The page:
How the West was fun: Rex Trailer

Cowboy legend delights fans with 50th anniversary tour
By Pamela  H. Sacks

TELEGRAM & GAZETTE
2006

He galloped into the lives of Massachusetts youngsters on his Palomino, Goldrush. Tall and handsome, he was a singing cowboy who did riding and rope tricks and could leap over a fence with ease.

Most of all, though, Rex Trailer was gentle, funny and great with the kids. His show, “Rex Trailer’s Boomtown,” was on Boston television from 1956 to 1976, a time when Westerns were all the rage.

Trailer, a sidekick and a group of wacky characters entertained children for three hours at a stretch on Saturday and Sunday mornings during those two decades. Children came to the studio and participated in the merriment; there were contests, sing-alongs and cartoons.

“The reason the show worked is we all had fun,” Trailer said earlier this week. “We all got along. There was not a word written for the show. It was all ad-lib.”

Trailer, now 78, started teaching television performance at Emerson College and producing commercials and documentaries 30 years ago. And since “Boomtown” went off the air, he has continued to appear in his cowboy persona several times a year in parades and at special events. When independent filmmaker Michael Bavaro, a fan of the show in his youth, met Trailer through a professional connection, he was captivated by the staying power of the cowboy’s popularity, and he decided to make a documentary of the “Boomtown” phenomenon.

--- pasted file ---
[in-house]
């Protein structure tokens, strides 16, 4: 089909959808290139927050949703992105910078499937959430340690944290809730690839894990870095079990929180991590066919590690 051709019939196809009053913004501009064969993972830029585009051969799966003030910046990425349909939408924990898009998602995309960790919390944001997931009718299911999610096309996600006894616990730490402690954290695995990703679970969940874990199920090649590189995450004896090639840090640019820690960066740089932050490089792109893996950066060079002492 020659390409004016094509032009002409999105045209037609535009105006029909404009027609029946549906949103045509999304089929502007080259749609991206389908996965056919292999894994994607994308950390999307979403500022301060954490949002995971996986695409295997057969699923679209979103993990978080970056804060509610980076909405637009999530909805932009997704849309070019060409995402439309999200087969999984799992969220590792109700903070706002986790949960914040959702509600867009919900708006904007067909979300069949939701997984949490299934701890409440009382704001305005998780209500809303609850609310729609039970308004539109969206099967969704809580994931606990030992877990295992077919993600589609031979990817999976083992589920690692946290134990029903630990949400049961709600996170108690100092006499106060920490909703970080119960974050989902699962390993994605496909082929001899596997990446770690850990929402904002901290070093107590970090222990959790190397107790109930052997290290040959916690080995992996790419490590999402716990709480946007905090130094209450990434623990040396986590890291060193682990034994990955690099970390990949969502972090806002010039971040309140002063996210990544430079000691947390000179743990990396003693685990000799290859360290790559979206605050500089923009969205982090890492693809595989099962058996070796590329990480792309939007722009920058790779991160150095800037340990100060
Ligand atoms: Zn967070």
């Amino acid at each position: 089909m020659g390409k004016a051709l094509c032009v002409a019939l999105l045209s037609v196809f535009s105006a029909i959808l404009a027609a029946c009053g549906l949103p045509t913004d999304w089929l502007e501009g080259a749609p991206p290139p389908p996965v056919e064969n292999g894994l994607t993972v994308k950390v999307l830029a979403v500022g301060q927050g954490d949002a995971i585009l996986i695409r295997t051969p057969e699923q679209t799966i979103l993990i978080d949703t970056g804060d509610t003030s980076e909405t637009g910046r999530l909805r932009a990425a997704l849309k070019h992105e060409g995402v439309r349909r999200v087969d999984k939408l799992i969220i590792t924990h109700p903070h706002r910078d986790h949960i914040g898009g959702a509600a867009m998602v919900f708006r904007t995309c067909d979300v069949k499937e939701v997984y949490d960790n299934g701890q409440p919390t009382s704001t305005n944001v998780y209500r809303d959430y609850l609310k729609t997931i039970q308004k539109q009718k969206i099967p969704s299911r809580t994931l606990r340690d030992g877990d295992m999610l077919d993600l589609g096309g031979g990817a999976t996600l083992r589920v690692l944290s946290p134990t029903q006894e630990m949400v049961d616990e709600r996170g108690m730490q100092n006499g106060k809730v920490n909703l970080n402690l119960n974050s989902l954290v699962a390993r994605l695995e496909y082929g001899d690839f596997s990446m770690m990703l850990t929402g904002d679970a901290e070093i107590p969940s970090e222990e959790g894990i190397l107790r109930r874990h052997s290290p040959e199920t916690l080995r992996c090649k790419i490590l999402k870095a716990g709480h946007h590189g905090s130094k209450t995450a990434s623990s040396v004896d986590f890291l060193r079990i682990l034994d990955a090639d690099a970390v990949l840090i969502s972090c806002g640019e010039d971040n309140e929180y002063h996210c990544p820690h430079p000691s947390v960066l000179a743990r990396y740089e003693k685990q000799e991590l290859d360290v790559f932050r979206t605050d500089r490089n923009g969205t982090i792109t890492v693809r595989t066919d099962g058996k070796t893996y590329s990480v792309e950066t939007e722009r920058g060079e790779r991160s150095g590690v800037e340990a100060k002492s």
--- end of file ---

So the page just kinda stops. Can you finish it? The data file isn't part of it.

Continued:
It wasn’t easy. The show had been broadcast live, so there were no archives. Bavaro had to piece together the documentary from what little had been put on 16mm film and home movies that fans made available. It took two and a half years.

The film, “Rex Trailer’s Boomtown,” was released last year and won an award at the 2005 Boston Film Festival. The documentary features clips from the show interspersed with segments in which Trailer recounts his experiences while seated on a bale of hay, his current Goldrush by his side.

The film is a nostalgic trip back to early children’s television, in which the youthful audience was as much a part of the production as the main character. Over the years, Trailer entertained 4 million children; 200,000 of them appeared on the show. And as adults, 100 of them make up perhaps the most engaging aspect of the documentary, recalling with relish their memories of “Boomtown.”

Some of those fans have gone on to gain name recognition themselves, and they were delighted to be part of the undertaking, Bavaro said. In the film, Jay Leno, host of “The Tonight Show,” recalls Trailer greeting him with a warm, “Howdy, young man. How are you?”

“I always thought, `If I ever got famous, I would want to treat people like that,’” Leno says.

WBZ-AM talk show host Paul Sullivan hoots and howls with delight over his memories. “Gad, I wish I was young again!” he exclaims.

With a wide grin, Boston mayor Tom Menino sums up the sentiment about Trailer: “He was one of these living legends to all of us.”

On Dec. 10, local fans will have an opportunity to briefly relive the “Boomtown” past. The TV cowboy legend will be at the pop culture emporium That’s Entertainment on Park Avenue in Worcester. The appearance is one of several on the “Rex Trailer’s Boomtown 50th Anniversary Tour.” Trailer will sing a song or two and sign copies of a limited edition print commemorating the appearance. The DVD of the film and other items will be for sale.